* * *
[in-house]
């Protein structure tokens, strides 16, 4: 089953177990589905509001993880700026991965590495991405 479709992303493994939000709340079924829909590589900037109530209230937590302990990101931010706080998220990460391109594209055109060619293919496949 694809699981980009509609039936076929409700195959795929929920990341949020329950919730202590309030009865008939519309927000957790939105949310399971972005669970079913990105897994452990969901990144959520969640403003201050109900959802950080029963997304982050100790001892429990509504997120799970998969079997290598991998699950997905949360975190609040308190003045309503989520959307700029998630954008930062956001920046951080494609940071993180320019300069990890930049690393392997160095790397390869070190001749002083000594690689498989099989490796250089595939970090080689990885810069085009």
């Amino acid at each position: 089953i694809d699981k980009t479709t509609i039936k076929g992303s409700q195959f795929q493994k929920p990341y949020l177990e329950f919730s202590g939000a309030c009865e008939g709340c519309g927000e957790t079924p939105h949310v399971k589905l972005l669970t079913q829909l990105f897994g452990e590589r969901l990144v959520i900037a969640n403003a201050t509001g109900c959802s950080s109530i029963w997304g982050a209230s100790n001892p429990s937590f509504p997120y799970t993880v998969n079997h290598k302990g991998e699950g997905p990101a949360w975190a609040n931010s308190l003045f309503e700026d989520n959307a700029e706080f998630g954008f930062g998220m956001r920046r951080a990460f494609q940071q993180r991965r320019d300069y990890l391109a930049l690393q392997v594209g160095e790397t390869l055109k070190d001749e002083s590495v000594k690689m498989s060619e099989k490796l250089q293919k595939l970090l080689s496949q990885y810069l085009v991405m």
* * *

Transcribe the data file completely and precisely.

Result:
[in-house]
């Protein structure tokens, strides 16, 4: 089953177990589905509001993880700026991965590495991405 479709992303493994939000709340079924829909590589900037109530209230937590302990990101931010706080998220990460391109594209055109060619293919496949 694809699981980009509609039936076929409700195959795929929920990341949020329950919730202590309030009865008939519309927000957790939105949310399971972005669970079913990105897994452990969901990144959520969640403003201050109900959802950080029963997304982050100790001892429990509504997120799970998969079997290598991998699950997905949360975190609040308190003045309503989520959307700029998630954008930062956001920046951080494609940071993180320019300069990890930049690393392997160095790397390869070190001749002083000594690689498989099989490796250089595939970090080689990885810069085009």
């Amino acid at each position: 089953i694809d699981k980009t479709t509609i039936k076929g992303s409700q195959f795929q493994k929920p990341y949020l177990e329950f919730s202590g939000a309030c009865e008939g709340c519309g927000e957790t079924p939105h949310v399971k589905l972005l669970t079913q829909l990105f897994g452990e590589r969901l990144v959520i900037a969640n403003a201050t509001g109900c959802s950080s109530i029963w997304g982050a209230s100790n001892p429990s937590f509504p997120y799970t993880v998969n079997h290598k302990g991998e699950g997905p990101a949360w975190a609040n931010s308190l003045f309503e700026d989520n959307a700029e706080f998630g954008f930062g998220m956001r920046r951080a990460f494609q940071q993180r991965r320019d300069y990890l391109a930049l690393q392997v594209g160095e790397t390869l055109k070190d001749e002083s590495v000594k690689m498989s060619e099989k490796l250089q293919k595939l970090l080689s496949q990885y810069l085009v991405m």